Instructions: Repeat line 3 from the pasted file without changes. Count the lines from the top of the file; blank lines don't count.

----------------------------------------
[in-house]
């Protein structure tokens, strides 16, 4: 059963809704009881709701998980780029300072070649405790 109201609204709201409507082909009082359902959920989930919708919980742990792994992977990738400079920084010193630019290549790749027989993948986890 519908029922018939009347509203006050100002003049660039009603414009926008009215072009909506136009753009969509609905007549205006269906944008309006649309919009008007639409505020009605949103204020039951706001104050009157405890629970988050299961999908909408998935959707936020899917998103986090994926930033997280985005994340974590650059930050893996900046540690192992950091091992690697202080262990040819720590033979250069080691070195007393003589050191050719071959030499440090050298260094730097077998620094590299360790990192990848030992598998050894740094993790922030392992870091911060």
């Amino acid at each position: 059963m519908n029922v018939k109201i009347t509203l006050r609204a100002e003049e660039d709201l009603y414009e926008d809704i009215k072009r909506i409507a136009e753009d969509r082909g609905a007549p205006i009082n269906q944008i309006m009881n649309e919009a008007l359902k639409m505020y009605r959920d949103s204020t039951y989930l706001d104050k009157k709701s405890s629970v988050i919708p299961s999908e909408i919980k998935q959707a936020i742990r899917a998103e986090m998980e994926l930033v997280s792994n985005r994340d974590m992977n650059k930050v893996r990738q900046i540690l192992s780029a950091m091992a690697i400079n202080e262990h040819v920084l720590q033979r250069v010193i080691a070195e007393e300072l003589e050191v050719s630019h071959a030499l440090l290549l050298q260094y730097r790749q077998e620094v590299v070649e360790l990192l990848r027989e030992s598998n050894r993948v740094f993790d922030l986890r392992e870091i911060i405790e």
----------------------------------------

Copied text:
């Amino acid at each position: 059963m519908n029922v018939k109201i009347t509203l006050r609204a100002e003049e660039d709201l009603y414009e926008d809704i009215k072009r909506i409507a136009e753009d969509r082909g609905a007549p205006i009082n269906q944008i309006m009881n649309e919009a008007l359902k639409m505020y009605r959920d949103s204020t039951y989930l706001d104050k009157k709701s405890s629970v988050i919708p299961s999908e909408i919980k998935q959707a936020i742990r899917a998103e986090m998980e994926l930033v997280s792994n985005r994340d974590m992977n650059k930050v893996r990738q900046i540690l192992s780029a950091m091992a690697i400079n202080e262990h040819v920084l720590q033979r250069v010193i080691a070195e007393e300072l003589e050191v050719s630019h071959a030499l440090l290549l050298q260094y730097r790749q077998e620094v590299v070649e360790l990192l990848r027989e030992s598998n050894r993948v740094f993790d922030l986890r392992e870091i911060i405790e």